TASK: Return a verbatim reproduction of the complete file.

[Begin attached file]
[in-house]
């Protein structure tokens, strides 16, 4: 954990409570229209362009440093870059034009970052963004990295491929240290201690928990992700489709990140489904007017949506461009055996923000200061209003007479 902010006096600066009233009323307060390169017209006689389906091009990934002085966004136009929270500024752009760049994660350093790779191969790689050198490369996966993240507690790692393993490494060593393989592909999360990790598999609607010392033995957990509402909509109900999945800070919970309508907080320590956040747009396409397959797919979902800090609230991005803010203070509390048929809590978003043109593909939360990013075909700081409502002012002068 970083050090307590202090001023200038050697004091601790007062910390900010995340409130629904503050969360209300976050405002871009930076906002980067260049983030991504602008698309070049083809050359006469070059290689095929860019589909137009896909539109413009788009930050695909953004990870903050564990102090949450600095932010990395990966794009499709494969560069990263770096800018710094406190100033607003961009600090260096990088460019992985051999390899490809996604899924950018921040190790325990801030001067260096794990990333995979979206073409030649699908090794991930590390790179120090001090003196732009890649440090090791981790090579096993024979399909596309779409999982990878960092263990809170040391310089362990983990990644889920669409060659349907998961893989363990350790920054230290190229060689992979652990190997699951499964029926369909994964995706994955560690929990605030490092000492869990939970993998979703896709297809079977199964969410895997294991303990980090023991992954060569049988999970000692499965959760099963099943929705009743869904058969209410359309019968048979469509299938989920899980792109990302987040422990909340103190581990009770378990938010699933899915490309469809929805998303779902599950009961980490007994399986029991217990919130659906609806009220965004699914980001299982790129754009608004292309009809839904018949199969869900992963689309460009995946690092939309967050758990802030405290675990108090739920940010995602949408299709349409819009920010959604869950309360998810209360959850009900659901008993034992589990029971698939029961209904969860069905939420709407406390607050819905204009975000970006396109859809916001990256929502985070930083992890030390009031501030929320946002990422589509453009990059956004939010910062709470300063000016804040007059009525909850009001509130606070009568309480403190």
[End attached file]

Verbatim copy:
[in-house]
């Protein structure tokens, strides 16, 4: 954990409570229209362009440093870059034009970052963004990295491929240290201690928990992700489709990140489904007017949506461009055996923000200061209003007479 902010006096600066009233009323307060390169017209006689389906091009990934002085966004136009929270500024752009760049994660350093790779191969790689050198490369996966993240507690790692393993490494060593393989592909999360990790598999609607010392033995957990509402909509109900999945800070919970309508907080320590956040747009396409397959797919979902800090609230991005803010203070509390048929809590978003043109593909939360990013075909700081409502002012002068 970083050090307590202090001023200038050697004091601790007062910390900010995340409130629904503050969360209300976050405002871009930076906002980067260049983030991504602008698309070049083809050359006469070059290689095929860019589909137009896909539109413009788009930050695909953004990870903050564990102090949450600095932010990395990966794009499709494969560069990263770096800018710094406190100033607003961009600090260096990088460019992985051999390899490809996604899924950018921040190790325990801030001067260096794990990333995979979206073409030649699908090794991930590390790179120090001090003196732009890649440090090791981790090579096993024979399909596309779409999982990878960092263990809170040391310089362990983990990644889920669409060659349907998961893989363990350790920054230290190229060689992979652990190997699951499964029926369909994964995706994955560690929990605030490092000492869990939970993998979703896709297809079977199964969410895997294991303990980090023991992954060569049988999970000692499965959760099963099943929705009743869904058969209410359309019968048979469509299938989920899980792109990302987040422990909340103190581990009770378990938010699933899915490309469809929805998303779902599950009961980490007994399986029991217990919130659906609806009220965004699914980001299982790129754009608004292309009809839904018949199969869900992963689309460009995946690092939309967050758990802030405290675990108090739920940010995602949408299709349409819009920010959604869950309360998810209360959850009900659901008993034992589990029971698939029961209904969860069905939420709407406390607050819905204009975000970006396109859809916001990256929502985070930083992890030390009031501030929320946002990422589509453009990059956004939010910062709470300063000016804040007059009525909850009001509130606070009568309480403190």